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Kilgus Cashes in on Summer Run

August 3, 2018

By:  Tammie Hiatt

After a two-year absence from the IPRA world standings, Alicia Kilgus has been busy the last few months writing her comeback story.  The Belpre, Ohio cowgirl is currently 6th in the world standings and hasn’t seen IFR action since IFR46.  “I didn’t start going to any rodeos until June, and I didn’t really have a plan.  I just took it rodeo to rodeo.”

Recounting the last two years, Alicia said, “First I had a baby a year and a half ago. Then my horse, Nic [Nic Of Shine] came down with colitis last fall.  He was very sick, and we are very lucky he even survived.  I knew he hadn’t been feeling good but I didn’t know what was wrong.  Then he quit eating and went down hill fast.  We took him to Ohio State and they weren’t very optimistic. But he started eating again and getting his strength back,” said Alicia.  “We still have no answers as to how he got it.”

“Zach and I spend the winters in Florida, so when Nic was strong enough to make the trip, we took him there to recover.  In March of this year, I started riding him again and eventually taking him to some jackpots and we’d go from being two seconds off to making a nice run, then back to two seconds off. He was all over the place.  Last month he finally started feeling like himself again.”

“Nic has probably won between $8,000 – $9,000 in the last two months.  I unexpectedly sold my mare, that I’d also been riding this year, to the Matthews family from Arkansas. I’m excited to see how they do with her.  She is a lot like Nic except she’s an angel compared to his personality.”

“I’ve ridden Nic about five years, and he’s such an honest and easy horse to ride.  It’s so reassuring to have a horse that knows his job.  But outside of the arena, he’s meaner than a snake! He is cinchy, pulls back, he doesn’t haul well, he pins his ears and runs at you in the stall.  If we go to two rodeos in one day, he’s going to be cinchy at both.  He’s awful outside of the arena.  He’s definitely not a sweetheart, but he will let Slate pet on him.”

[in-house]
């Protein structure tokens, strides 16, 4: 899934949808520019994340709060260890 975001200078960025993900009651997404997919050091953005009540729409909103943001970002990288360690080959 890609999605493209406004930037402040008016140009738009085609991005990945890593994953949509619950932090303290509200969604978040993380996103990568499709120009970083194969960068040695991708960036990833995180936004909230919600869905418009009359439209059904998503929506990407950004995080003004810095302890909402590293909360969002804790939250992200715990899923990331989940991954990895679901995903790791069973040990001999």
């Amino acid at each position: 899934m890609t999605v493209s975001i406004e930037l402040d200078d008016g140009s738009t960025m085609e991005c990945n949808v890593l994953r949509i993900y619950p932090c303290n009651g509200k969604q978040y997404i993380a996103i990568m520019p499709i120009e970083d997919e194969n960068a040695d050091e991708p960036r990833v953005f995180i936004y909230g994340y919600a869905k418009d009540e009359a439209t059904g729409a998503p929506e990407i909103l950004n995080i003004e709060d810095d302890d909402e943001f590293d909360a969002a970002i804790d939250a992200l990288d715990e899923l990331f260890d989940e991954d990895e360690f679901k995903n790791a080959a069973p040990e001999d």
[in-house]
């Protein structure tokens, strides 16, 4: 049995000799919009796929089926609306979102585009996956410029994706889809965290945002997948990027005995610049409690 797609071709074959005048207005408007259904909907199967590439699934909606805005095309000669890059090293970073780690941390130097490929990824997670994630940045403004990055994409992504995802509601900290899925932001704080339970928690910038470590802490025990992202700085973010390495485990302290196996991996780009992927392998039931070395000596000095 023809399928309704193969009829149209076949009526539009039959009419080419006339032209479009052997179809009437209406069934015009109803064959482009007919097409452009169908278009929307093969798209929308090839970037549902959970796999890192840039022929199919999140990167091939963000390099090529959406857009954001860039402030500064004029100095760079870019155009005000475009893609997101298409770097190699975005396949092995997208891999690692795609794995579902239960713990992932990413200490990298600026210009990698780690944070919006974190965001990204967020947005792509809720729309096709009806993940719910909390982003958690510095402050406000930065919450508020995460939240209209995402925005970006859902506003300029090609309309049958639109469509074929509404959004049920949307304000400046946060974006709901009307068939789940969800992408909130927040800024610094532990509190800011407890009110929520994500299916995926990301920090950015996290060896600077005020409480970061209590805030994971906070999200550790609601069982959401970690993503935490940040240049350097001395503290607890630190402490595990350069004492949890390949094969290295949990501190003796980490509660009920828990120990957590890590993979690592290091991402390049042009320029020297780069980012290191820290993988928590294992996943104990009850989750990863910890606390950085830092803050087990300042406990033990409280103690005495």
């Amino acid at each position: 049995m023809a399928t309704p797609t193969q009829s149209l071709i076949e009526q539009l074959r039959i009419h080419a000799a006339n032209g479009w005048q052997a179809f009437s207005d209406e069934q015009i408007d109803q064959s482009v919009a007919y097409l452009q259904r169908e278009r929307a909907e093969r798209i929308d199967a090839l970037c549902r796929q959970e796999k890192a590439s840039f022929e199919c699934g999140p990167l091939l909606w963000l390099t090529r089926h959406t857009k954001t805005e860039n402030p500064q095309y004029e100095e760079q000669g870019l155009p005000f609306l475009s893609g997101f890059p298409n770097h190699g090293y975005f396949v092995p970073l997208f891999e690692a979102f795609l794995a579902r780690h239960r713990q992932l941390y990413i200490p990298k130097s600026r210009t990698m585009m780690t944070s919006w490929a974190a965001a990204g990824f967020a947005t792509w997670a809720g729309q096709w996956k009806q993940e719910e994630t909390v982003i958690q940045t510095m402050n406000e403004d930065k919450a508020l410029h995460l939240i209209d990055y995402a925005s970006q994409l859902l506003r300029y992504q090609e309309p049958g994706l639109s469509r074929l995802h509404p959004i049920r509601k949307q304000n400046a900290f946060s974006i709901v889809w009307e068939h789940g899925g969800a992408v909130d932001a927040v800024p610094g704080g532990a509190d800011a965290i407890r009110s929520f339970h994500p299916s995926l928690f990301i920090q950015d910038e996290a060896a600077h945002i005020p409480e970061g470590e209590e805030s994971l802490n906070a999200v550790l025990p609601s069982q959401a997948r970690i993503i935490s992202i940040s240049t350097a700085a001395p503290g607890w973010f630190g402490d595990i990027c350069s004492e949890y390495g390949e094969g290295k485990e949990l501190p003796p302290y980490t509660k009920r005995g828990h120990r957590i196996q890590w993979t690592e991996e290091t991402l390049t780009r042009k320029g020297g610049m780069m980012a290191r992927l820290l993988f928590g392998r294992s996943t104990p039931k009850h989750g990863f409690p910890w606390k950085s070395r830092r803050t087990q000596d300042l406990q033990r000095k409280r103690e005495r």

“It’s tough rodeoing with a toddler, there’s no time to get a young horse up to the arena to look everything over, I usually have just enough time to trot to the arena before they call my name,” laughed Alicia.  “That’s why I’m so thankful I have Nic.  I’ve got a 4-year-old sister to him that’s loping a nice pattern but I’m lucky to get her lunged every day.  Right now I just don’t have the time.”

“I usually look for cutter/cow bred horses for my prospects but when we get to Florida I want to get more into running bred and bigger horses.  Nic is only 14.1, so he’s really small.  I bought a horse last week that seemed really big, but I measured him and he was just 15 hands tall, but he seemed huge compared to Nic.”

“It would be really easy to say, “let’s just stay home”, but Slate has really been a trooper.  My husband, Zach, is usually entered in the tie-down roping and twice in the team roping so I stay at the trailer with Slate while he ropes, then he comes to the trailer and I head to the arena.”

“We are in the process of selling our place in Ohio and moving to Florida full-time.  We’re going to keep going pretty hard until Labor Day weekend and then we will be heading back to Florida.”

“I’m looking forward to qualifying for IFR49.  Zach makes sure I’m on a good horse and is very supportive and helpful with Slate.  When we are in Florida I get to ride with so many good trainers and I try to learn from all of them.  I come from a family of team ropers and didn’t start running barrels until I was in high school, so I’m always trying to learn everything I can.”

For more information on the IPRA and IFR49, visit


***Photo credit Alan Coley Photography LLC.***